By Jim Morrison
Savvy investors keep an eye out for clinical-stage biopharmaceutical companies that could become the next Regeneron or Gilead. The trick is to catch them early and pick the right time to invest in an undervalued but successful company. A company developing transformational therapy means results could be significant for both patients and investors. Spring Bank Pharmaceuticals (Nasdaq, SBPH) is one to watch. They are developing compounds that could provide more effective treatment for millions of patients suffering from a variety of diseases. The company has two promising clinical stage candidates and a stable financial outlook that should allow Spring Bank to continue to make significant achievements in the next two years. Announcements are expected as early as the fourth quarter of this year from their hepatitis B virus (HBV) combination trial with collaboration partner Gilead (inarigivir + Vemlidy®). Longer term, their proprietary compounds could be added to treatments for a significant number of patients to help restore normal cellular function and allow the body to heal itself.
With a recent $20 million strategic financing, Spring Bank has reported that it has sufficient cash to operate the company beyond the end of 2021. In the next 15 months, management believes significant potential catalysts and multiple clinical data readouts will occur for Spring Bank’s two most advanced programs. Management believes the stock price neither reflects achievements to date nor the continued advancement of internally developed assets. More achievements in the near future can only help their case. Recently, scientists from Yale Cancer Center presented intriguing results at the 2019 ASTRO meeting that Spring Bank’s proprietary STING agonist candidate, SB 11285, was synergistic and enhanced the effectiveness of radiation therapy for certain cancers.
Spring Bank’s potential treatments are scalable based on well-established development processes and operations, and their proprietary compounds typically require fewer steps to manufacture than many currently used small molecule drugs. The compounds can be formulated for use as tablets/capsules, injections or other dosage forms. Their two most advanced programs include: (1) inarigivir, an orally-available, hepato-selective immunomodulator in multiple Phase 2 trials for the treatment of chronic HBV and (2) SB 11285, an intravenously (IV)-administered STING agonist soon entering a Phase 1 clinical trial for the treatment of certain cancers. Spring Bank is also developing other novel, proprietary therapeutics to meet large and unmet needs.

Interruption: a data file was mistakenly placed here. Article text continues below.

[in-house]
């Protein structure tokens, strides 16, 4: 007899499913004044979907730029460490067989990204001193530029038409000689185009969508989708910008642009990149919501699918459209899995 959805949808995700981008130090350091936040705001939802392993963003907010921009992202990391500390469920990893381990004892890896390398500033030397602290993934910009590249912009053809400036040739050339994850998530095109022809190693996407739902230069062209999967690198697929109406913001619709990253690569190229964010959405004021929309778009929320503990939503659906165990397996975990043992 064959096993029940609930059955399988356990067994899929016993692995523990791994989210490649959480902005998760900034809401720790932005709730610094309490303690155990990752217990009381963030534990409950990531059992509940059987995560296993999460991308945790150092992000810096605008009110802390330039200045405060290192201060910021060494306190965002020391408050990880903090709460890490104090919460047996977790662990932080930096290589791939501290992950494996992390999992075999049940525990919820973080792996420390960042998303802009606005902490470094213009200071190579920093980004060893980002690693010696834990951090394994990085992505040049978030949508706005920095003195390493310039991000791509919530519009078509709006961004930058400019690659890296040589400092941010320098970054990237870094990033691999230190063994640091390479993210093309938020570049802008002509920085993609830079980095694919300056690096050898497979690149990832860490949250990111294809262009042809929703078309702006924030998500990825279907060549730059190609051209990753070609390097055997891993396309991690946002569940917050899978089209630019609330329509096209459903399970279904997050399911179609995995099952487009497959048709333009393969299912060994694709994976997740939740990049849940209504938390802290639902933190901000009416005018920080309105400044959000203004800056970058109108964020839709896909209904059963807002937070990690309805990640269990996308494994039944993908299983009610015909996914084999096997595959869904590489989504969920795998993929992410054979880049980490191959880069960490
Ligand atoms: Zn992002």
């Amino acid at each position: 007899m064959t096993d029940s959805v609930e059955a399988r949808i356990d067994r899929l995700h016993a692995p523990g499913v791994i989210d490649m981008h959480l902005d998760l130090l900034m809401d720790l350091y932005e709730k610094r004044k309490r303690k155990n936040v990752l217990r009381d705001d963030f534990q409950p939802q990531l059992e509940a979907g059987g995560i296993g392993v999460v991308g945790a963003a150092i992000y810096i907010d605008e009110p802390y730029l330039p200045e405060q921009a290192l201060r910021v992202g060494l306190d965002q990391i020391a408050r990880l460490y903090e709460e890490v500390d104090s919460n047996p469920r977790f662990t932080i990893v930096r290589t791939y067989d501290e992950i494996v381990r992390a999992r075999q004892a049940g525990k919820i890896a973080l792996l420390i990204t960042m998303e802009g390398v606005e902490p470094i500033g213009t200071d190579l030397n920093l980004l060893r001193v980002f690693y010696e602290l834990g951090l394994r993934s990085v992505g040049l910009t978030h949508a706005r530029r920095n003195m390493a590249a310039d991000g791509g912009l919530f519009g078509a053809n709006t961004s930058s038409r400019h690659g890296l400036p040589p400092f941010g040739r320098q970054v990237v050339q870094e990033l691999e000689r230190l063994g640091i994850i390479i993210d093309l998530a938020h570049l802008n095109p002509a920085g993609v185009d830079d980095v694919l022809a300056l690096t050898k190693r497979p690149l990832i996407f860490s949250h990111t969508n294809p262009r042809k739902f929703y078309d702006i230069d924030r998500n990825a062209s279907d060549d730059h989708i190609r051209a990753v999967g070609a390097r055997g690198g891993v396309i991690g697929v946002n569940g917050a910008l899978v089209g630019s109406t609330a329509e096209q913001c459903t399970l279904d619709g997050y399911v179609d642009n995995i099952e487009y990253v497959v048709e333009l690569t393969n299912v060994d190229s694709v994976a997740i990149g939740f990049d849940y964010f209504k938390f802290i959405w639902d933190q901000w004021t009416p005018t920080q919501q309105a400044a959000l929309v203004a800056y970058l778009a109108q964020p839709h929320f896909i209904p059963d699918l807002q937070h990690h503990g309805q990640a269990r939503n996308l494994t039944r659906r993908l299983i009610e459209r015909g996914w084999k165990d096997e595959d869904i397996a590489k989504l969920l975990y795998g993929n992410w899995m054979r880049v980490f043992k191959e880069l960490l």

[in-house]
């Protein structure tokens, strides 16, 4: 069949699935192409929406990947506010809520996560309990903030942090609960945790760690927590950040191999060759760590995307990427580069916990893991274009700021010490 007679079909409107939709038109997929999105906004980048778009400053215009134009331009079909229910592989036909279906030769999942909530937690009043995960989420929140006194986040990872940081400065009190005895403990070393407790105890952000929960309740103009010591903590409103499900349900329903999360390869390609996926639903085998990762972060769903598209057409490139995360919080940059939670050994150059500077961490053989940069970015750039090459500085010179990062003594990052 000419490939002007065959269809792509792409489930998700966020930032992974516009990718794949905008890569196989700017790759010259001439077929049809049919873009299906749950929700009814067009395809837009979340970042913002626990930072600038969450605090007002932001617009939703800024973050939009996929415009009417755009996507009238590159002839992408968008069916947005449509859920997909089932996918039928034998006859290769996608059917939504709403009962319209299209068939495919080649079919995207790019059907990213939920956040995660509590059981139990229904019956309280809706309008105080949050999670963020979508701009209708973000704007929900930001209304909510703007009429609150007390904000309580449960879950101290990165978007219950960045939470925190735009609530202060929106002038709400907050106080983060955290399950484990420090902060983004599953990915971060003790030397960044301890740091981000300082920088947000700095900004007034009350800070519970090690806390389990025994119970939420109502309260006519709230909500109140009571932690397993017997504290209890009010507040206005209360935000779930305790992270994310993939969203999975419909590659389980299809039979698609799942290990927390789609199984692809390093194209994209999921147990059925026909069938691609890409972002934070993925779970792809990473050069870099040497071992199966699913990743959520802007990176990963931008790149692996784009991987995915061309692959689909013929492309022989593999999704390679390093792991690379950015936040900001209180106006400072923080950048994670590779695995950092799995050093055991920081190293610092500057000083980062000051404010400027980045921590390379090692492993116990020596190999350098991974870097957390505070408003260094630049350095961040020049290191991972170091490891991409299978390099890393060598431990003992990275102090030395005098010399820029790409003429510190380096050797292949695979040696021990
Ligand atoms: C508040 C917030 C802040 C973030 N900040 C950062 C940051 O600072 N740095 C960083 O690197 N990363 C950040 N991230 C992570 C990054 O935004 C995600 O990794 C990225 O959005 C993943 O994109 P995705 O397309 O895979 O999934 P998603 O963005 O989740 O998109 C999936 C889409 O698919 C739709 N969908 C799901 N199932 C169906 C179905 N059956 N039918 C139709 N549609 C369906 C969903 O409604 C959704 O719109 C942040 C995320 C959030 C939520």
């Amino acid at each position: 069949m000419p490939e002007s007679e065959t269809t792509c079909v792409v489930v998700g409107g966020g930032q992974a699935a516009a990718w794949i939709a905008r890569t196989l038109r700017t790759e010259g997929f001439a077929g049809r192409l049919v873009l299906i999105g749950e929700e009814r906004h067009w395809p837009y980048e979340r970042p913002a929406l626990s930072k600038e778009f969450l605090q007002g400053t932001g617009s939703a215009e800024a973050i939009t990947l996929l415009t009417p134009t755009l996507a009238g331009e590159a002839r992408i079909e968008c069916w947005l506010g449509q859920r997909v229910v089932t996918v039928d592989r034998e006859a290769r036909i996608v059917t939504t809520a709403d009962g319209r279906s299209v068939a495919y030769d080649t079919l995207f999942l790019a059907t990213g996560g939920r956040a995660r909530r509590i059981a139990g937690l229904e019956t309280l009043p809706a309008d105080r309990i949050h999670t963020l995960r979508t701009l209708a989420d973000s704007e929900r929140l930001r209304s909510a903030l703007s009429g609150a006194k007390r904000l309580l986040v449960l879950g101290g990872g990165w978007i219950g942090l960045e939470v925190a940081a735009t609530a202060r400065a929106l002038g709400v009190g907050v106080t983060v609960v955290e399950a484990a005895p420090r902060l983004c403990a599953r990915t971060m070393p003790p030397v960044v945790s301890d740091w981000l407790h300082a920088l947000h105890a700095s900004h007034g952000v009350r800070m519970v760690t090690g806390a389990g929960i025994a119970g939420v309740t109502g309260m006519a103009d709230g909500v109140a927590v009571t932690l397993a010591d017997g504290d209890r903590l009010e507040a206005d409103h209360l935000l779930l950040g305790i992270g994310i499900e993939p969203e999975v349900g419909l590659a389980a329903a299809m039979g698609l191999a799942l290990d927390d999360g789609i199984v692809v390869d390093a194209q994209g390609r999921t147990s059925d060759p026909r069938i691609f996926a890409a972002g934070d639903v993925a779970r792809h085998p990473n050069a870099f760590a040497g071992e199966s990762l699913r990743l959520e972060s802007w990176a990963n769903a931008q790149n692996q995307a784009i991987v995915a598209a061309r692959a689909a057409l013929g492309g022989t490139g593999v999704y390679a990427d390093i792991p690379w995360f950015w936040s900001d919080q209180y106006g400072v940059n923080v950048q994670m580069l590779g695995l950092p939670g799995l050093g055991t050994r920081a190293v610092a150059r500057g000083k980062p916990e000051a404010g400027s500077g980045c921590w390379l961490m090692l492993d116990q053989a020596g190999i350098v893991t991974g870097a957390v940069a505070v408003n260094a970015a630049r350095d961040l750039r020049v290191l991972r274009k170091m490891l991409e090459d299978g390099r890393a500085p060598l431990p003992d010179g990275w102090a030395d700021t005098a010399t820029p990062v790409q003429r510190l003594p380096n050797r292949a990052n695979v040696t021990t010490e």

Pontifax Medison Finance (PMF), a healthcare-dedicated venture debt fund, recently provided the $20 million convertible debt facility for four years with no required payments of principal for two years. The conversion option is at $8.76 per share. Momi Karako, a partner at PMF, said Spring Bank “has demonstrated expertise in the science behind novel treatments for current unmet medical needs.” He also identified Spring Bank as developing breakthrough solutions and transformative, cutting edge life sciences technology.
Chronic HBV, cancer, and a variety of inflammatory diseases are often caused in part by immune dysfunction at the cellular level. With the development of its small molecule nucleic acid hybrid (SMNH) platform, Spring Bank is aiming to harness the patient’s own immune system to defeat these cancers and cure viral diseases on a global scale. These are clearly large and unmet needs.